2. They give struggling readers confidence.

Comic books don’t intimidate struggling readers with an overwhelming page of text. They usually offer short and easy-to-read sentences, alongside other visual and text cues (e.g. character sighs, door slams etc.) for context. They’re also helpful for children with learning difficulties; children with autism can learn a lot about identifying emotions through the images in a comic book. Children with dyslexia, who may find it frustrating to finish a page in a traditional book, often feel a sense of accomplishment when they complete a page in a comic book. And as many of us know, accomplishment plays a key role in building confident and fluent readers.

3. They increase your child’s inference.

Observation refers to seeing something happening. Inference refers to figuring out something based on evidence and reasoning. It’s an important component of successful comprehension and a valuable life skill for all young children to develop. Comic books can increase inference in young children by encouraging them to “read between the lines” and infer meaning from the images. Children who read comics often need to infer what is not written by the narrator, which is a complex reading strategy. Comic books also help children become familiar with sequencing and understanding succinct language.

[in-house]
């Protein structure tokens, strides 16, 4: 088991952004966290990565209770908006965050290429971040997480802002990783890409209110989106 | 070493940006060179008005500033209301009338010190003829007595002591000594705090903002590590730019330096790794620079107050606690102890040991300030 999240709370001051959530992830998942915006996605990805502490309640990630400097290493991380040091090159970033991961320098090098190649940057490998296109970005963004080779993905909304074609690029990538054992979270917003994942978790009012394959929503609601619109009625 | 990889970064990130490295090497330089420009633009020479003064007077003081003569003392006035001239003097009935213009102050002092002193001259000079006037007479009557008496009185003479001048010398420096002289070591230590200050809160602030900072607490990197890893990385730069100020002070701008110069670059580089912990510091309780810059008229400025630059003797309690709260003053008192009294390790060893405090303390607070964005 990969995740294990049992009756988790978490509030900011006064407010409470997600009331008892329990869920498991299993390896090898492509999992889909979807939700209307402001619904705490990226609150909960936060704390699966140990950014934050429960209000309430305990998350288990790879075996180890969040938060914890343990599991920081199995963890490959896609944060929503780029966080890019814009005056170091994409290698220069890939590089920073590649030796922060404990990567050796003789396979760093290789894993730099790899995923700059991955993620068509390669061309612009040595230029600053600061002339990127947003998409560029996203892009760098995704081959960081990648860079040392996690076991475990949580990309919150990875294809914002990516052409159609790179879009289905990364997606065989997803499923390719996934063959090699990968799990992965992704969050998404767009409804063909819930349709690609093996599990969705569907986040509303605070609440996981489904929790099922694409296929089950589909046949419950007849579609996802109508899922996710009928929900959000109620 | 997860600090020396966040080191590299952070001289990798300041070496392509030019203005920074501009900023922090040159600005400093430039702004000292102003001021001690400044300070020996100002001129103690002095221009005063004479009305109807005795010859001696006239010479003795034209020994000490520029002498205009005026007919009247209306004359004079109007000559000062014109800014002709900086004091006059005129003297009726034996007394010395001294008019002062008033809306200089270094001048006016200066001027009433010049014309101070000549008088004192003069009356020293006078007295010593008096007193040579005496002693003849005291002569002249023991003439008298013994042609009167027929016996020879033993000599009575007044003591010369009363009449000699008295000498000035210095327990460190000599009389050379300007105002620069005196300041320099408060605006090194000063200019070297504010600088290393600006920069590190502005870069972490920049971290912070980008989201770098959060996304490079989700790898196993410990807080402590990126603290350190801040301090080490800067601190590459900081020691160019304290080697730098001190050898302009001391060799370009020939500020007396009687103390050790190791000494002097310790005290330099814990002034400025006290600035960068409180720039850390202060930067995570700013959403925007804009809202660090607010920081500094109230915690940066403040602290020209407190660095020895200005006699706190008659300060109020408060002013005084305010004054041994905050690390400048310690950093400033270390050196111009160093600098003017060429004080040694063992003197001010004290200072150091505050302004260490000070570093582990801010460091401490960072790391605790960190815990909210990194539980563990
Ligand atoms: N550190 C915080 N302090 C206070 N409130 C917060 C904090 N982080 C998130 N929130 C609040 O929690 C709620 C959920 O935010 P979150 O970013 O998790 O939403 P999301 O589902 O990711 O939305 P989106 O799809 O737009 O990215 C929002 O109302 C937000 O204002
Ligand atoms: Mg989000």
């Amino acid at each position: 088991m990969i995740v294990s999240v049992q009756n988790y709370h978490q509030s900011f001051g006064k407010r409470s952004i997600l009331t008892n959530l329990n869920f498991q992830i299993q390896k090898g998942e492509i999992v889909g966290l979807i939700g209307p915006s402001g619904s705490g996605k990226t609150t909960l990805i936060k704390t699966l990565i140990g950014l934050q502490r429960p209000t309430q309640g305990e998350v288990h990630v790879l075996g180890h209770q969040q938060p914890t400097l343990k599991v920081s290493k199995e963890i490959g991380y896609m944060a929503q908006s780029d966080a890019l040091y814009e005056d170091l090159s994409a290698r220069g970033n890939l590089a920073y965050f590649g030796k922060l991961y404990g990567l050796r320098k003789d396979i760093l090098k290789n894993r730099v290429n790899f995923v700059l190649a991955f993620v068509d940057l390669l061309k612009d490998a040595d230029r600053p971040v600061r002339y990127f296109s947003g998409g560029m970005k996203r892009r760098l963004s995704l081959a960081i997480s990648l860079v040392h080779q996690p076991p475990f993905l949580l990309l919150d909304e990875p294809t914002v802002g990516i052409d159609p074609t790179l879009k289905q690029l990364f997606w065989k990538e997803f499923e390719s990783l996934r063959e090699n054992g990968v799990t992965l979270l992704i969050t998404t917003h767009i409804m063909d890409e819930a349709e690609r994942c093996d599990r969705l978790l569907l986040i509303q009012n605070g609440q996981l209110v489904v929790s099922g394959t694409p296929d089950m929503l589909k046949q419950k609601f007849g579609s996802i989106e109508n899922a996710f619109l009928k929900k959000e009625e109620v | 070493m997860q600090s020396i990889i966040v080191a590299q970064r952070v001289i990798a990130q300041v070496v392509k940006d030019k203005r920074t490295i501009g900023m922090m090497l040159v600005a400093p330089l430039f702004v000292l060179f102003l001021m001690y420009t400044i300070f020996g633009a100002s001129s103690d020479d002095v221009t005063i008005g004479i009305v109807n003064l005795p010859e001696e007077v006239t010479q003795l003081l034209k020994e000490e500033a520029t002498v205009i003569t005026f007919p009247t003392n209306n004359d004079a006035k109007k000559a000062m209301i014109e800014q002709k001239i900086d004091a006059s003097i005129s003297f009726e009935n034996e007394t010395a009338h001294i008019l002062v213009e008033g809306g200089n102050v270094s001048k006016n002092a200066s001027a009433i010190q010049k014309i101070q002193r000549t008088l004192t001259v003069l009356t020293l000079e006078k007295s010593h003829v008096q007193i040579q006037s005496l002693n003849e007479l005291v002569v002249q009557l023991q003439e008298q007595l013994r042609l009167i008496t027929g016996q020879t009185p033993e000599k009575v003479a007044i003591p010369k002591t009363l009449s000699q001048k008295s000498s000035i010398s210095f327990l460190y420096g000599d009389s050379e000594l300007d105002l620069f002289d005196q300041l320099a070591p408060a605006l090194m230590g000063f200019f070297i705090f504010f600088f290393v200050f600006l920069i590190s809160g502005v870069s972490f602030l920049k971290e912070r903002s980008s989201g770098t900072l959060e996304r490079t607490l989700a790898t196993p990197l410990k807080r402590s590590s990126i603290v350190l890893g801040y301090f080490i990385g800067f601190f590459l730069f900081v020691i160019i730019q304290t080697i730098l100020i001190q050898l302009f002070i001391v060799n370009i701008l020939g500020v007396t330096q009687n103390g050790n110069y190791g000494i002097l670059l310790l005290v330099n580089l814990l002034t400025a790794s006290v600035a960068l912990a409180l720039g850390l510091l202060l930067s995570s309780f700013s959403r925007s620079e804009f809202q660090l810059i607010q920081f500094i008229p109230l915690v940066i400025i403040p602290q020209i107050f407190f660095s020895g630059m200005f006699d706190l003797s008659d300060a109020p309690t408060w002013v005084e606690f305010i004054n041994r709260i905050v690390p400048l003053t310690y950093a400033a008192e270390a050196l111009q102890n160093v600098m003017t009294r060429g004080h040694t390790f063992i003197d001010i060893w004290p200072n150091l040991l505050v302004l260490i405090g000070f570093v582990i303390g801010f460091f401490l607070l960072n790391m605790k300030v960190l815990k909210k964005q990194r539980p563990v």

4. They expand your child’s bank of words.

When many people think of comic books, they probably don’t take into account the repository of words used on every page, or the opportunity they offer to strengthen vocabulary skills. Comic books give children a unique opportunity to acquire new vocabulary in combination with context cues, that is, information from pictures or from other text cues to help children decipher the meaning of unfamiliar words.

5. They can be a valuable accompaniment for other learning disciplines.

Comic books that explore or touch on historical events, classic tales, wildlife, nature, positive relationships and more can provide a valuable supplement to other areas of learning. For example, if your child is learning about the ancient Egyptians, a comic book story set in ancient Egypt may use pictures to explain important period details, such as clothing, food, rituals, farming, construction, trade, commerce, and cultural and social traits. By taking in a combination of words and illustrations, many children obtain the big picture more easily and with more enthusiasm than they would from using textbooks alone.

6. There are many different comic book genres to suit all tastes.

Comic books aren’t just about superheros and villains. And they’re certainly not just for boys. Comic books and graphic novels are spread across many different genres, including comedy, drama, sci-fi and fantasy, and there is bound to be something to suit all tastes, ages and reading levels. There may even be something that you might like to get into yourself, or enjoy together with your child, snuggled up before bedtime!

Reading Eggs is the multi-award winning online reading program that makes learning to read fun. With hundreds of guided reading lessons, fun games, lovable characters, exciting rewards and over 2000 e-books, start your child’s reading journey with a special free trial offer today.